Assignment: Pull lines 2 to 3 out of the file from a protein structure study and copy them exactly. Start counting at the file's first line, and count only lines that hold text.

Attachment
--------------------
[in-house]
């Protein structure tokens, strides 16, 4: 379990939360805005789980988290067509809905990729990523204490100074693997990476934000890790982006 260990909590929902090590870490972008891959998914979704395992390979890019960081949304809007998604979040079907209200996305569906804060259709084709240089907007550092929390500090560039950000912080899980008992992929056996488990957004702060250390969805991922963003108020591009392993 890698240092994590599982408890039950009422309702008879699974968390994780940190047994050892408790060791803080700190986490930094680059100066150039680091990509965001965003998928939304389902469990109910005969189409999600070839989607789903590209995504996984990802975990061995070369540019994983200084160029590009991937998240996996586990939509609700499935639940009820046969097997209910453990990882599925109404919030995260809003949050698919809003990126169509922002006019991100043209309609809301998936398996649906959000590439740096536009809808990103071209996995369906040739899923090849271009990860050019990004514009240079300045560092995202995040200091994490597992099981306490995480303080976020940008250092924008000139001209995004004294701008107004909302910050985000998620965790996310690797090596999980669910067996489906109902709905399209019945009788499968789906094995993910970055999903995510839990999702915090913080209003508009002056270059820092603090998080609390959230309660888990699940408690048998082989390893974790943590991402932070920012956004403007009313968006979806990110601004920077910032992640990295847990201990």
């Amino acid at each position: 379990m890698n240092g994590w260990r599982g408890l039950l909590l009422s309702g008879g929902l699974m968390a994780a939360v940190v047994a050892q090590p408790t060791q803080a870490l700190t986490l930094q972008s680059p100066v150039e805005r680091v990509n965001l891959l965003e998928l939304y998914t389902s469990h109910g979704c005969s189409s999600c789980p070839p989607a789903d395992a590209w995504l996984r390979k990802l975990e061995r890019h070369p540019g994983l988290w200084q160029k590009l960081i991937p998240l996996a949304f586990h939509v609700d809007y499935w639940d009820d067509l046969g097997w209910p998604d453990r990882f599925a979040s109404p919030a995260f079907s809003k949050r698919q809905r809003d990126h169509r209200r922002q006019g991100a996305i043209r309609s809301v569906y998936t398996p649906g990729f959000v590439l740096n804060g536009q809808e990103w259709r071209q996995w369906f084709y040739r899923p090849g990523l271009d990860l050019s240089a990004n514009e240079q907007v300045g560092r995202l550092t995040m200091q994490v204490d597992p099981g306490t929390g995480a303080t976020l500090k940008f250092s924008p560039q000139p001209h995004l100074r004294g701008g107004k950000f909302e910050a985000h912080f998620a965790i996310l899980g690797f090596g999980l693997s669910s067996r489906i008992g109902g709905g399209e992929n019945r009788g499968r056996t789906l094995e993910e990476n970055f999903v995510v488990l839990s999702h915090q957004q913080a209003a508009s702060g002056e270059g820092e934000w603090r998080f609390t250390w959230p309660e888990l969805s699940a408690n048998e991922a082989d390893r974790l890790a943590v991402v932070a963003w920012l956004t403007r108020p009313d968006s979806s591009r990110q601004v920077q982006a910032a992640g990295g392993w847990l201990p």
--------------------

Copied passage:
């Protein structure tokens, strides 16, 4: 379990939360805005789980988290067509809905990729990523204490100074693997990476934000890790982006 260990909590929902090590870490972008891959998914979704395992390979890019960081949304809007998604979040079907209200996305569906804060259709084709240089907007550092929390500090560039950000912080899980008992992929056996488990957004702060250390969805991922963003108020591009392993 890698240092994590599982408890039950009422309702008879699974968390994780940190047994050892408790060791803080700190986490930094680059100066150039680091990509965001965003998928939304389902469990109910005969189409999600070839989607789903590209995504996984990802975990061995070369540019994983200084160029590009991937998240996996586990939509609700499935639940009820046969097997209910453990990882599925109404919030995260809003949050698919809003990126169509922002006019991100043209309609809301998936398996649906959000590439740096536009809808990103071209996995369906040739899923090849271009990860050019990004514009240079300045560092995202995040200091994490597992099981306490995480303080976020940008250092924008000139001209995004004294701008107004909302910050985000998620965790996310690797090596999980669910067996489906109902709905399209019945009788499968789906094995993910970055999903995510839990999702915090913080209003508009002056270059820092603090998080609390959230309660888990699940408690048998082989390893974790943590991402932070920012956004403007009313968006979806990110601004920077910032992640990295847990201990």
């Amino acid at each position: 379990m890698n240092g994590w260990r599982g408890l039950l909590l009422s309702g008879g929902l699974m968390a994780a939360v940190v047994a050892q090590p408790t060791q803080a870490l700190t986490l930094q972008s680059p100066v150039e805005r680091v990509n965001l891959l965003e998928l939304y998914t389902s469990h109910g979704c005969s189409s999600c789980p070839p989607a789903d395992a590209w995504l996984r390979k990802l975990e061995r890019h070369p540019g994983l988290w200084q160029k590009l960081i991937p998240l996996a949304f586990h939509v609700d809007y499935w639940d009820d067509l046969g097997w209910p998604d453990r990882f599925a979040s109404p919030a995260f079907s809003k949050r698919q809905r809003d990126h169509r209200r922002q006019g991100a996305i043209r309609s809301v569906y998936t398996p649906g990729f959000v590439l740096n804060g536009q809808e990103w259709r071209q996995w369906f084709y040739r899923p090849g990523l271009d990860l050019s240089a990004n514009e240079q907007v300045g560092r995202l550092t995040m200091q994490v204490d597992p099981g306490t929390g995480a303080t976020l500090k940008f250092s924008p560039q000139p001209h995004l100074r004294g701008g107004k950000f909302e910050a985000h912080f998620a965790i996310l899980g690797f090596g999980l693997s669910s067996r489906i008992g109902g709905g399209e992929n019945r009788g499968r056996t789906l094995e993910e990476n970055f999903v995510v488990l839990s999702h915090q957004q913080a209003a508009s702060g002056e270059g820092e934000w603090r998080f609390t250390w959230p309660e888990l969805s699940a408690n048998e991922a082989d390893r974790l890790a943590v991402v932070a963003w920012l956004t403007r108020p009313d968006s979806s591009r990110q601004v920077q982006a910032a992640g990295g392993w847990l201990p």